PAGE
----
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JOHN ROLFE (d.2004)

John Rolfe died on the afternoon of 16 June after a short illness. He was an active member for more than 40 years and his contribution as set designer and constructor, front-of-house steward, occasional stage manager, and friend was imeasurable. We miss him terribly.

It was in the 1950s that I first became aware of John Rolfe, without knowing who he was. From my vantage point at the 97 bus stop in Pitshanger Lane, I would regularly see, across the road, a young woman emerge from the ladies hairdressing salon and climb aboard a vintage Trojan motor car, to be
transported by an imperious man in the driving seat. The passenger was Margaret, who became John's wife.

Friends for Forty Years
In the 1960s, I was led to John by Eric Walmsley, a designer for BBC-TV who created sets for me at St Peter's Players. He suggested I contact the Head of Design at The Questors, to seek a recommendation for a successor. I misunderstood and made a direct approach to John with an invitation to design sets for the Players. Thus it was that the mystery driver became John Rolfe and
for 40 years we never looked back.

During that period, John designed more than 15 sets for me and I never questioned his prodigious capacity for creative work, despite his jig-saw life of family, teaching, landscaping, music and, following Margaret's death, a diary full of activity.

Musical Prowess
The range of his work was astonishing. He did two proscenium stage sets for me at St Peter's, three for Ruislip Dramatic Society on the vast wastes of the Winston Churchill Hall stage, and designed ups and 10 sets for full scale musicals, on fit-up stages, for Heatham House Youth Theatre at Twickenham. He not only designed the setting for the Youth Theatre's closing tribute in 1988, but played sax in the accompanying quartet and performed an emotional solo for One Boy (from Bye Bye Birdie).

John was a gentle person — I never heard him use an expletive or saw him lose his temper but he was highly attuned to quality and the lengths to which he would go to meet his own criteria. In so doing, he threw out challenges to me. Having read a script and grasped the nature of the piece, he would invariably say "this is a tricky one; I don't know how we're going to manage it", which was as much as
to say, "have you really thought out what you want?" It was his way, consciously or not, of ensuring that I was absolutely certain I did know.

John's designs supported the players — and, like the man himself, never intruded. He was an economical designer, meticulous in the detail of his drawings and models, technically displaying the essence of practicality. He took into account the nature of the playhouse and his sets subtly reflected idiosyncrasies in the architecture.

It has been a privilege to enjoy John's company and to have been inspired by his consummate art, determination, patience and humility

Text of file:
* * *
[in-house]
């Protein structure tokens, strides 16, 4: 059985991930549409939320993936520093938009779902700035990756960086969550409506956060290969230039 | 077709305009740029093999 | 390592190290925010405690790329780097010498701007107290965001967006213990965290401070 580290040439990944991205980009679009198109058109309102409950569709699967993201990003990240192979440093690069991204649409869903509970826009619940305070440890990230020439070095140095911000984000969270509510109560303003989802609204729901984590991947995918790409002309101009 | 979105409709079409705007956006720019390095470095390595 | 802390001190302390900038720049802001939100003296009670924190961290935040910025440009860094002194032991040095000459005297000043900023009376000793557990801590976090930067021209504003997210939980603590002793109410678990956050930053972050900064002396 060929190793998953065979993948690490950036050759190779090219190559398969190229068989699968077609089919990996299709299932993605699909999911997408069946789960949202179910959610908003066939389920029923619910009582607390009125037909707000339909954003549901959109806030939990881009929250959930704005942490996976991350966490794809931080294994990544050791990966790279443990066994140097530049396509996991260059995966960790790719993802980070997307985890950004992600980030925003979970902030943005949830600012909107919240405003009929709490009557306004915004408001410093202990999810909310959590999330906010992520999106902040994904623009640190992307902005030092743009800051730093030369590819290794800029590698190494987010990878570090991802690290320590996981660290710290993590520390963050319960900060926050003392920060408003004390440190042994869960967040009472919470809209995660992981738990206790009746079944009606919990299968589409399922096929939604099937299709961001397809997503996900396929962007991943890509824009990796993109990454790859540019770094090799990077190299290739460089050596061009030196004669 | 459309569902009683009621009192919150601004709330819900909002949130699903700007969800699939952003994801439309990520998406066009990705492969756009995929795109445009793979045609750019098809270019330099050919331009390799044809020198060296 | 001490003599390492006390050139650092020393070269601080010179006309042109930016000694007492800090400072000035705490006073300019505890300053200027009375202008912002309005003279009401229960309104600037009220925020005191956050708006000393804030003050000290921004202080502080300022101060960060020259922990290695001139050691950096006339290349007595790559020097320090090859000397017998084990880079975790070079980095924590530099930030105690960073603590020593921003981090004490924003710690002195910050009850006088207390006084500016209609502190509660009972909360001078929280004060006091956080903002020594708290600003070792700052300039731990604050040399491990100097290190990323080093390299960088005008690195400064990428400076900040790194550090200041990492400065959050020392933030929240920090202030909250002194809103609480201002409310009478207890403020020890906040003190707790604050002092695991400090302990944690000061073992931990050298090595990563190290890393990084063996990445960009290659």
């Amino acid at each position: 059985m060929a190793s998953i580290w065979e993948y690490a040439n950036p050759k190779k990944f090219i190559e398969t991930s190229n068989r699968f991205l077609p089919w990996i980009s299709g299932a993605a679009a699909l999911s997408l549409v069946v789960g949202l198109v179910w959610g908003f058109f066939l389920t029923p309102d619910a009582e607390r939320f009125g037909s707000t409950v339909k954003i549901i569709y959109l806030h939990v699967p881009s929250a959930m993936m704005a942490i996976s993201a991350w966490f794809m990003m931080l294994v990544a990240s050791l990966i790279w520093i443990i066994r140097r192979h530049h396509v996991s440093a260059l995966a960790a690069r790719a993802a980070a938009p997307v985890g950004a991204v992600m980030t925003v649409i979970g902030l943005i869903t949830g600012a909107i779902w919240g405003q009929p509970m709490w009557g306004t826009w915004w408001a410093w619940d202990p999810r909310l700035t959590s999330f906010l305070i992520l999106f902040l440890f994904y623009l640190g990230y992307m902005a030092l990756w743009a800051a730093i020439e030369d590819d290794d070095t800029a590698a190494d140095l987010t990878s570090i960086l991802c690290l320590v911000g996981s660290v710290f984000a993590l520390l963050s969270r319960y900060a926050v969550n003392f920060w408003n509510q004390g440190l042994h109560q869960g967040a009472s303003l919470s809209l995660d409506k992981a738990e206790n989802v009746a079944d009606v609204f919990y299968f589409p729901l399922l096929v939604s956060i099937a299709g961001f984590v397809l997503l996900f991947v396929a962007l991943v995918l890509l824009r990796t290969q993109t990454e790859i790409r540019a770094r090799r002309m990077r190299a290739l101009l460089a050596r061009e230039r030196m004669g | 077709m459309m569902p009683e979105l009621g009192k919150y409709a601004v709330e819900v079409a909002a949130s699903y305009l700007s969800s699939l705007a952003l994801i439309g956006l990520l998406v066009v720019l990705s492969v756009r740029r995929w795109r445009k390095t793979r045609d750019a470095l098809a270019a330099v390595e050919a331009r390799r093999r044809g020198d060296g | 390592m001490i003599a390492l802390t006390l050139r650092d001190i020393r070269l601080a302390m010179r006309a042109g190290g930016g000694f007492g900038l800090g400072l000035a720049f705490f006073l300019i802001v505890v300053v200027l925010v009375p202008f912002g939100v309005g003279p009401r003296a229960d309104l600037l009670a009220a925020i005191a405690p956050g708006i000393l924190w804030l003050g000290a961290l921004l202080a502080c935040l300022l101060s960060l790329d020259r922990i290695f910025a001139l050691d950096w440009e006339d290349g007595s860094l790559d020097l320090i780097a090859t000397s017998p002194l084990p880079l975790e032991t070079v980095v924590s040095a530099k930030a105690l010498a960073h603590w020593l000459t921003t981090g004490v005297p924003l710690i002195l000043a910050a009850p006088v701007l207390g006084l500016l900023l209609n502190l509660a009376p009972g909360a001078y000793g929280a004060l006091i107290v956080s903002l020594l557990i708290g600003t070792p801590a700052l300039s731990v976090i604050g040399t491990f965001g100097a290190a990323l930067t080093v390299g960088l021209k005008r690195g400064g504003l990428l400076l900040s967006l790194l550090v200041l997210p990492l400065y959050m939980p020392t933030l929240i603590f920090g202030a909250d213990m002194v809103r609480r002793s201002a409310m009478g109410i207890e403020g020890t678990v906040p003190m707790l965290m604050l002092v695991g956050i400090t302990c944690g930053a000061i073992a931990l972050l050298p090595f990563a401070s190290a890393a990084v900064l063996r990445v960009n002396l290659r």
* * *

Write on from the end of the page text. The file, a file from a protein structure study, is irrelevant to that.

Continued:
I have been trying to remember how I first met Rolfy. I failed to recollect which production brought us together, but I did go through many memories of the man I affectionately referred to as "the old git". As he never complained about the title, I can only assume that he didn't mind too much. Failing that, it could have been due to the constant problems he had with his hearing aids. Cries of "John, you
are whistling" could often be heard during the rehearsal period, John's response being to insert his finger in his ear and commence fiddling to find improved reception.

I think that the time I really started to know John was on the death of his wife. He never showed his grief publicly, but it was clear that he always missed her. It was not long after this I think that we started on a policy of hugs when we met up. I recollect John telling me that having three sons meant that he never got many hugs. From then on it was hugs all the way with us.

In the last few seasons John and I have worked as designer and stage manager, although on one occasion he did tread the boards along with Brian Ingram. It was an Oscar Wilde production and their job was to "direct" the scene changes whilst appearing to be standing passively by. This was far from the case. On most nights they would manage to upstage any other action that was going on at the
time, and from Brian's accounts I believe that John spent most of his time endeavouring to make Brian corpse — it involved language of an adult nature I believe!

We were also involved in several tours to the Minack Theatre and John was always a complete charmer with members of the audience. Problems with his knees did make it difficult to get down to the stage but he was always there. Back at The Questors, he was always very reluctant to accept help from others, at least until he knew how capable they were. He did not suffer fools gladly, something we had in common.

The last production we worked on was Duet for One (2004) and as usual John was really involved. Not only was he designing the show but also he did like to offer his little pearls of directorial wisdom every now and then. I was actually away for the run of the show, but am happy to say that my last memory of time with John was us putting books fascias into the "library" on the set. It was a very calming
experience and I was glad that he finally let me help.

John I send you big hugs on your final journey and hope that you will continue to watch over us all safely.